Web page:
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Use of novel malware jumps 40% in 3 months, new report finds

BlackBerry study also observed trends in hacking methods, targeted sectors and major criminal groups.

By Livia Giannotti

The use of new malware in cyberattacks jumped by 40% in Q1 of 2024, compared to the last quarter of 2023, and is five times higher than a year ago, according to a new report. 

novel malware illustrated through cyberattack
Novel malware attacks are particularly difficult to detect and fight. (Photo: Shutterstock)

Novel (or unique) malware attacks use hacking methods that are new or unknown, making them particularly difficult to detect and fight. The impossibility of anticipating unique malware usually results in longer response and defence times, and ultimately in further damage to targeted systems. 

The BlackBerry Global Threat Intelligence report examined the global threat landscape between January and March and observed trends in cybersecurity and attacks. “Each iteration of this report highlights startling new trends: novel malware is growing with no signs of stopping, and threat actors are highly motivated, be it for financial gain or to create chaos,” said BlackBerry’s vice president of threat research and intelligence, Ismael Valenzuela.

The cybersecurity report also looked at the most targeted sectors, hacking methods, malware types and key players.

Critical infrastructure most targeted by cyberattacks

The report found that 60% of cyberattacks targeted critical infrastructure, making it the prime target for breaches. Of those industries, the financial sector was the most attacked (40% of the attacks on critical infrastructure), followed by the healthcare sector (24%), the utility sector (18%) and the government sector (14%).

BlackBerry also found that 32% of novel malware hashes targeted “critical infrastructure tenants”. Of those, 36% targeted government and public sector organisations.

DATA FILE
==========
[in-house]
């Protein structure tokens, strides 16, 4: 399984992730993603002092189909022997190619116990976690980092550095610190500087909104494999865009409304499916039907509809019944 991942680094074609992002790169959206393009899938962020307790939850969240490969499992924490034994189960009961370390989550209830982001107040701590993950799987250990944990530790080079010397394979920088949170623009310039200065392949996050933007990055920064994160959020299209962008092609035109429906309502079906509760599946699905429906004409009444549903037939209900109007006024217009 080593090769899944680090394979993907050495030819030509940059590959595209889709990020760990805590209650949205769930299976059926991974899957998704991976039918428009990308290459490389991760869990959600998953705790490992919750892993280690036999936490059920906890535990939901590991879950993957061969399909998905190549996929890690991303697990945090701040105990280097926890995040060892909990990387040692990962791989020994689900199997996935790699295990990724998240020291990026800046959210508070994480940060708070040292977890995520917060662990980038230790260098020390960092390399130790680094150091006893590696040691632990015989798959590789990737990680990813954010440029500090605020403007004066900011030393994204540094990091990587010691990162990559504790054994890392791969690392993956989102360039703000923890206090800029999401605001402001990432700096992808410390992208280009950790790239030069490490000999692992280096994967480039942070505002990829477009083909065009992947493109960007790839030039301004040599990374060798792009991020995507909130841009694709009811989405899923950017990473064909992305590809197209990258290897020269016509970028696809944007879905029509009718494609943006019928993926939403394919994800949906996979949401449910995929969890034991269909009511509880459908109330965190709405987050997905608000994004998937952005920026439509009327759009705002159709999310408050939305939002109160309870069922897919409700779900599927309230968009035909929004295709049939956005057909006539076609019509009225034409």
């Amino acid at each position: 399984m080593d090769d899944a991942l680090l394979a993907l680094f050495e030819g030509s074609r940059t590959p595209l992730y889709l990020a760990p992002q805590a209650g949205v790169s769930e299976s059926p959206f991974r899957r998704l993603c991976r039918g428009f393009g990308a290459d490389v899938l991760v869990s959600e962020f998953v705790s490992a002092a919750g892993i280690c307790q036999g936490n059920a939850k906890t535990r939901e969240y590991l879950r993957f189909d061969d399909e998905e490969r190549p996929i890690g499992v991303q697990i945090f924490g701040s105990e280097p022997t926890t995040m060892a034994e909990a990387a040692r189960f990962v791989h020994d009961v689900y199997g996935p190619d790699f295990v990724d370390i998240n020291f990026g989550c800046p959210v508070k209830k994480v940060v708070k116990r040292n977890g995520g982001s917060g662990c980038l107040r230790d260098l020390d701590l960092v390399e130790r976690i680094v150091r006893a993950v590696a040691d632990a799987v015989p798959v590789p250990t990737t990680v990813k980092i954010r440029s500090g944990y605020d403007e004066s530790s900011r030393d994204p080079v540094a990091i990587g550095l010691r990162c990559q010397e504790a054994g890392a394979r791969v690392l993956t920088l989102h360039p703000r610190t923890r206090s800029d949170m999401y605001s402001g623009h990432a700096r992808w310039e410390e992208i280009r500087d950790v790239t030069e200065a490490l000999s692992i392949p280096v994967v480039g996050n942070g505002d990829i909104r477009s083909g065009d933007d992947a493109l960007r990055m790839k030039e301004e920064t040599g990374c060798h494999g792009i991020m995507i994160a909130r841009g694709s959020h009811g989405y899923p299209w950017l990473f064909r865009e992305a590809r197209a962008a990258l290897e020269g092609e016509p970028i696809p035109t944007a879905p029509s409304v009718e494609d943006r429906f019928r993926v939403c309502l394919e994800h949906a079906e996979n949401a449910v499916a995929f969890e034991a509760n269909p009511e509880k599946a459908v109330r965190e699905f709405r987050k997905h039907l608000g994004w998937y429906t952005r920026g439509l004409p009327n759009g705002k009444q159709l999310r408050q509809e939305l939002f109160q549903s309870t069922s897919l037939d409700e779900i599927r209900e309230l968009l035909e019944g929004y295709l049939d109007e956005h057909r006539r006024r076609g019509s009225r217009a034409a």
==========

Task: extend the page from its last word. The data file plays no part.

However, commercial enterprises have also been victims of more cyberattacks, compared to the last quarter. While the total number of attacks they faced saw a mere 2% increase, they have encountered 10% more novel malware.

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“Just as industries are impacted by cybersecurity threats, individual companies also battle cyberattacks, especially as they tend to rely more on digital infrastructure for finance, communications, sales, procurement and other business operations,” the report says. “Everything from start-ups to multinational conglomerates are susceptible to cyberthreats, particularly ransomware.”

CVEs are increasingly exploited by hackers

The report found that cybercriminals are increasingly using common vulnerabilities and exposures (CVEs) to hack systems. It says that CVEs provide a “framework for identifying, standardising and publicising known security vulnerabilities and exposures.” 

The observed CVEs were not only more numerous but they were more serious, too. BlackBerry’s study found that 56% of all the reported CVEs were given a severity score of seven out of ten, presenting a 3% increase from previous numbers.

“CVEs have been rapidly weaponised in all forms of malware,” the report says, highlighting the importance for cyber experts to regularly and thoroughly examine systems for cyber threats.

Who are the major ransomware groups?

Ransomware attacks continue to grow, especially those targeting commercial enterprises and the healthcare sector, according to the study.

“Most of these groups are financially motivated; they quickly adapt new tactics and techniques to evade traditional cybersecurity defences and will rapidly exploit any new security vulnerabilities,” the report says.

Major ransomware groups named in the report include Hunters International, LockBit, ALPHV and 8Base. “Despite takedowns, [these] ransomware groups wreak havoc,” BlackBerry said.

The team of experts behind the report predicts that “threat actors will continue to take extensive measures to carefully target their victims.”

“A rise in new ransomware and infostealers indicates that private data will continue to be highly sought after by threat actors, where sectors like healthcare and financial services will be top targets for attack.”

Read more: Ransomware trends to prepare for in 2024

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